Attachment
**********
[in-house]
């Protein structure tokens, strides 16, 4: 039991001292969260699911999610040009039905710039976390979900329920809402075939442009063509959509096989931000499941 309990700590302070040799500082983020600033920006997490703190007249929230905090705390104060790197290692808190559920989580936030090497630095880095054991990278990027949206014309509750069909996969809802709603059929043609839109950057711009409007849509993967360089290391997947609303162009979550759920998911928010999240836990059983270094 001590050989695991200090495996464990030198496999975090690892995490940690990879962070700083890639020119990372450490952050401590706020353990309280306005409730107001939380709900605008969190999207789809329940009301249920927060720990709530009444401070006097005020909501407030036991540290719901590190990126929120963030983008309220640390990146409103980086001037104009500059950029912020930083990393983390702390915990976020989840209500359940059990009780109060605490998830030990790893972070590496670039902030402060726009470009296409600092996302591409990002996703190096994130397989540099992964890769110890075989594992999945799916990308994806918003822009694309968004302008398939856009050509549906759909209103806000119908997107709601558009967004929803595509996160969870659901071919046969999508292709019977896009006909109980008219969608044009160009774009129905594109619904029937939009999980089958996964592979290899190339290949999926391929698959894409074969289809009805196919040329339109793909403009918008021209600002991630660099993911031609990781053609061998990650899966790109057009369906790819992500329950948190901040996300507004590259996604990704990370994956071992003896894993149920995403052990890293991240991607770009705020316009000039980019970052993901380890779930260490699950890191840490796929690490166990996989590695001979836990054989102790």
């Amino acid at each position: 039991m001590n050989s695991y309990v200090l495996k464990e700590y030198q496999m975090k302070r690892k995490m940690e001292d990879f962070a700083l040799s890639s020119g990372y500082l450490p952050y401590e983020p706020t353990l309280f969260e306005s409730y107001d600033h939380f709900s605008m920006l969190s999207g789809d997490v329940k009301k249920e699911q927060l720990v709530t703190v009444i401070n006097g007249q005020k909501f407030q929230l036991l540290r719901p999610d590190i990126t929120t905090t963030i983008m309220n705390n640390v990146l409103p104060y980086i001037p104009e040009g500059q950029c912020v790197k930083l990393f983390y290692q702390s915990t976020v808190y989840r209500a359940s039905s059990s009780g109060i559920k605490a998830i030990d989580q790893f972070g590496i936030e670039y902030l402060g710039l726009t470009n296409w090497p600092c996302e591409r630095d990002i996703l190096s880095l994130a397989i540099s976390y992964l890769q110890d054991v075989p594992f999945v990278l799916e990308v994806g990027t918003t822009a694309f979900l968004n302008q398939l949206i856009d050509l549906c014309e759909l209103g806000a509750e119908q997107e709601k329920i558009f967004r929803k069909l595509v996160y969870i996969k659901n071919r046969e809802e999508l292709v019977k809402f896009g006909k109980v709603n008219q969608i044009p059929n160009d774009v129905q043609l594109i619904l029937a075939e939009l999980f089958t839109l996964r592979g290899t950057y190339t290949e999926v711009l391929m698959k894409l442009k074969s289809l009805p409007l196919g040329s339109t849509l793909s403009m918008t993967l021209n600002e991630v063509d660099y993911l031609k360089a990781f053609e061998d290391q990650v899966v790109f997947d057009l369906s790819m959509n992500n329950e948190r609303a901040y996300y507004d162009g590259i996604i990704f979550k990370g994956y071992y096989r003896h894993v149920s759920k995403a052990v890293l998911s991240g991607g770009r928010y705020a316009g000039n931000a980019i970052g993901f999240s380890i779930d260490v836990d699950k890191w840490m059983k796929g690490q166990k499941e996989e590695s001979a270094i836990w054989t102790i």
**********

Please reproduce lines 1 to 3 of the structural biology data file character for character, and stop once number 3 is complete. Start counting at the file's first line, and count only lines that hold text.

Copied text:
[in-house]
């Protein structure tokens, strides 16, 4: 039991001292969260699911999610040009039905710039976390979900329920809402075939442009063509959509096989931000499941 309990700590302070040799500082983020600033920006997490703190007249929230905090705390104060790197290692808190559920989580936030090497630095880095054991990278990027949206014309509750069909996969809802709603059929043609839109950057711009409007849509993967360089290391997947609303162009979550759920998911928010999240836990059983270094 001590050989695991200090495996464990030198496999975090690892995490940690990879962070700083890639020119990372450490952050401590706020353990309280306005409730107001939380709900605008969190999207789809329940009301249920927060720990709530009444401070006097005020909501407030036991540290719901590190990126929120963030983008309220640390990146409103980086001037104009500059950029912020930083990393983390702390915990976020989840209500359940059990009780109060605490998830030990790893972070590496670039902030402060726009470009296409600092996302591409990002996703190096994130397989540099992964890769110890075989594992999945799916990308994806918003822009694309968004302008398939856009050509549906759909209103806000119908997107709601558009967004929803595509996160969870659901071919046969999508292709019977896009006909109980008219969608044009160009774009129905594109619904029937939009999980089958996964592979290899190339290949999926391929698959894409074969289809009805196919040329339109793909403009918008021209600002991630660099993911031609990781053609061998990650899966790109057009369906790819992500329950948190901040996300507004590259996604990704990370994956071992003896894993149920995403052990890293991240991607770009705020316009000039980019970052993901380890779930260490699950890191840490796929690490166990996989590695001979836990054989102790």
């Amino acid at each position: 039991m001590n050989s695991y309990v200090l495996k464990e700590y030198q496999m975090k302070r690892k995490m940690e001292d990879f962070a700083l040799s890639s020119g990372y500082l450490p952050y401590e983020p706020t353990l309280f969260e306005s409730y107001d600033h939380f709900s605008m920006l969190s999207g789809d997490v329940k009301k249920e699911q927060l720990v709530t703190v009444i401070n006097g007249q005020k909501f407030q929230l036991l540290r719901p999610d590190i990126t929120t905090t963030i983008m309220n705390n640390v990146l409103p104060y980086i001037p104009e040009g500059q950029c912020v790197k930083l990393f983390y290692q702390s915990t976020v808190y989840r209500a359940s039905s059990s009780g109060i559920k605490a998830i030990d989580q790893f972070g590496i936030e670039y902030l402060g710039l726009t470009n296409w090497p600092c996302e591409r630095d990002i996703l190096s880095l994130a397989i540099s976390y992964l890769q110890d054991v075989p594992f999945v990278l799916e990308v994806g990027t918003t822009a694309f979900l968004n302008q398939l949206i856009d050509l549906c014309e759909l209103g806000a509750e119908q997107e709601k329920i558009f967004r929803k069909l595509v996160y969870i996969k659901n071919r046969e809802e999508l292709v019977k809402f896009g006909k109980v709603n008219q969608i044009p059929n160009d774009v129905q043609l594109i619904l029937a075939e939009l999980f089958t839109l996964r592979g290899t950057y190339t290949e999926v711009l391929m698959k894409l442009k074969s289809l009805p409007l196919g040329s339109t849509l793909s403009m918008t993967l021209n600002e991630v063509d660099y993911l031609k360089a990781f053609e061998d290391q990650v899966v790109f997947d057009l369906s790819m959509n992500n329950e948190r609303a901040y996300y507004d162009g590259i996604i990704f979550k990370g994956y071992y096989r003896h894993v149920s759920k995403a052990v890293l998911s991240g991607g770009r928010y705020a316009g000039n931000a980019i970052g993901f999240s380890i779930d260490v836990d699950k890191w840490m059983k796929g690490q166990k499941e996989e590695s001979a270094i836990w054989t102790i």